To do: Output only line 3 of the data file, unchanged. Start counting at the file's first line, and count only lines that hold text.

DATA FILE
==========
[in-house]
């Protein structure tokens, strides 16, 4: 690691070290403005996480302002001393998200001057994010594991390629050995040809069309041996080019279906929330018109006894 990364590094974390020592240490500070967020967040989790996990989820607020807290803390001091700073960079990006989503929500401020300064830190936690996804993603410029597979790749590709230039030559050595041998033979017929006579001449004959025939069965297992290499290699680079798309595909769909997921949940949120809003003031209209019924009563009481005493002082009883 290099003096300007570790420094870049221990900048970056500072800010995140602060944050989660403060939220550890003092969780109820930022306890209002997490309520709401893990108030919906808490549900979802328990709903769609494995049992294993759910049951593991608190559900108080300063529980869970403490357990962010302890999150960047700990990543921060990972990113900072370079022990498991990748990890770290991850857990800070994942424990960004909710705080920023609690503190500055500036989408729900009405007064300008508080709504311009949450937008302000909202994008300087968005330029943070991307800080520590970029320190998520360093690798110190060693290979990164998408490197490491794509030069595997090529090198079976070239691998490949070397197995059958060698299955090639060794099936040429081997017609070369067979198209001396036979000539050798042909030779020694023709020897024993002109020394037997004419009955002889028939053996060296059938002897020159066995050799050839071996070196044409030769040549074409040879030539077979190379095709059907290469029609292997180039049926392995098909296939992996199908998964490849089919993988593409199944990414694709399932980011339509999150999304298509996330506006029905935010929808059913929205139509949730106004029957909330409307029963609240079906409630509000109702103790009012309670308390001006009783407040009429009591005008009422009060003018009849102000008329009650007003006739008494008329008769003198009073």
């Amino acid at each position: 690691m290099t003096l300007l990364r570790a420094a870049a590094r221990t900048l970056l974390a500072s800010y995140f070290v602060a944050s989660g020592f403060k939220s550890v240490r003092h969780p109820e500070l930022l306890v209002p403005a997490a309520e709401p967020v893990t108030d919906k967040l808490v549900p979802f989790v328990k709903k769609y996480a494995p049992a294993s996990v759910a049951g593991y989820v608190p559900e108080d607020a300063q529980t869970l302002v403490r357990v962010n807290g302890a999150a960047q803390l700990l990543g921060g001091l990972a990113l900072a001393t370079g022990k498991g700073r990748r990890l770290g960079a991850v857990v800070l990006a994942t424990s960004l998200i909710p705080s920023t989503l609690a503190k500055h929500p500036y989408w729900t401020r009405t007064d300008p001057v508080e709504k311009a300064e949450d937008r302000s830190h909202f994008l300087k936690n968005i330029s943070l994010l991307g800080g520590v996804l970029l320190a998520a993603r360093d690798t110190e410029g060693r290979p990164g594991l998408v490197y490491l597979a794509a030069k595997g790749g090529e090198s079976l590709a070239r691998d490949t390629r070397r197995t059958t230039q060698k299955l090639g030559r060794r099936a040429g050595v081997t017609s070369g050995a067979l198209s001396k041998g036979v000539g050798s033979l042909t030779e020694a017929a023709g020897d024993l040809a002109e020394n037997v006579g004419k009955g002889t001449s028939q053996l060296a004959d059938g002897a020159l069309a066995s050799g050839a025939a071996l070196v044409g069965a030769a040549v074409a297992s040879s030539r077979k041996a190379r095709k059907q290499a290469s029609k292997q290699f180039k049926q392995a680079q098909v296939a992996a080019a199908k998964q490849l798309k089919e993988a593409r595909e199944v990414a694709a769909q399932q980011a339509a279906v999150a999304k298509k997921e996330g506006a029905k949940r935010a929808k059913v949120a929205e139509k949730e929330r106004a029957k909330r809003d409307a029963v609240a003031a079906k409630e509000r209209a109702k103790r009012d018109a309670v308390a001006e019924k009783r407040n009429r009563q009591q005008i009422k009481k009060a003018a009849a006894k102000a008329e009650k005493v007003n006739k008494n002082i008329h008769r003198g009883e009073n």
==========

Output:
């Amino acid at each position: 690691m290099t003096l300007l990364r570790a420094a870049a590094r221990t900048l970056l974390a500072s800010y995140f070290v602060a944050s989660g020592f403060k939220s550890v240490r003092h969780p109820e500070l930022l306890v209002p403005a997490a309520e709401p967020v893990t108030d919906k967040l808490v549900p979802f989790v328990k709903k769609y996480a494995p049992a294993s996990v759910a049951g593991y989820v608190p559900e108080d607020a300063q529980t869970l302002v403490r357990v962010n807290g302890a999150a960047q803390l700990l990543g921060g001091l990972a990113l900072a001393t370079g022990k498991g700073r990748r990890l770290g960079a991850v857990v800070l990006a994942t424990s960004l998200i909710p705080s920023t989503l609690a503190k500055h929500p500036y989408w729900t401020r009405t007064d300008p001057v508080e709504k311009a300064e949450d937008r302000s830190h909202f994008l300087k936690n968005i330029s943070l994010l991307g800080g520590v996804l970029l320190a998520a993603r360093d690798t110190e410029g060693r290979p990164g594991l998408v490197y490491l597979a794509a030069k595997g790749g090529e090198s079976l590709a070239r691998d490949t390629r070397r197995t059958t230039q060698k299955l090639g030559r060794r099936a040429g050595v081997t017609s070369g050995a067979l198209s001396k041998g036979v000539g050798s033979l042909t030779e020694a017929a023709g020897d024993l040809a002109e020394n037997v006579g004419k009955g002889t001449s028939q053996l060296a004959d059938g002897a020159l069309a066995s050799g050839a025939a071996l070196v044409g069965a030769a040549v074409a297992s040879s030539r077979k041996a190379r095709k059907q290499a290469s029609k292997q290699f180039k049926q392995a680079q098909v296939a992996a080019a199908k998964q490849l798309k089919e993988a593409r595909e199944v990414a694709a769909q399932q980011a339509a279906v999150a999304k298509k997921e996330g506006a029905k949940r935010a929808k059913v949120a929205e139509k949730e929330r106004a029957k909330r809003d409307a029963v609240a003031a079906k409630e509000r209209a109702k103790r009012d018109a309670v308390a001006e019924k009783r407040n009429r009563q009591q005008i009422k009481k009060a003018a009849a006894k102000a008329e009650k005493v007003n006739k008494n002082i008329h008769r003198g009883e009073n």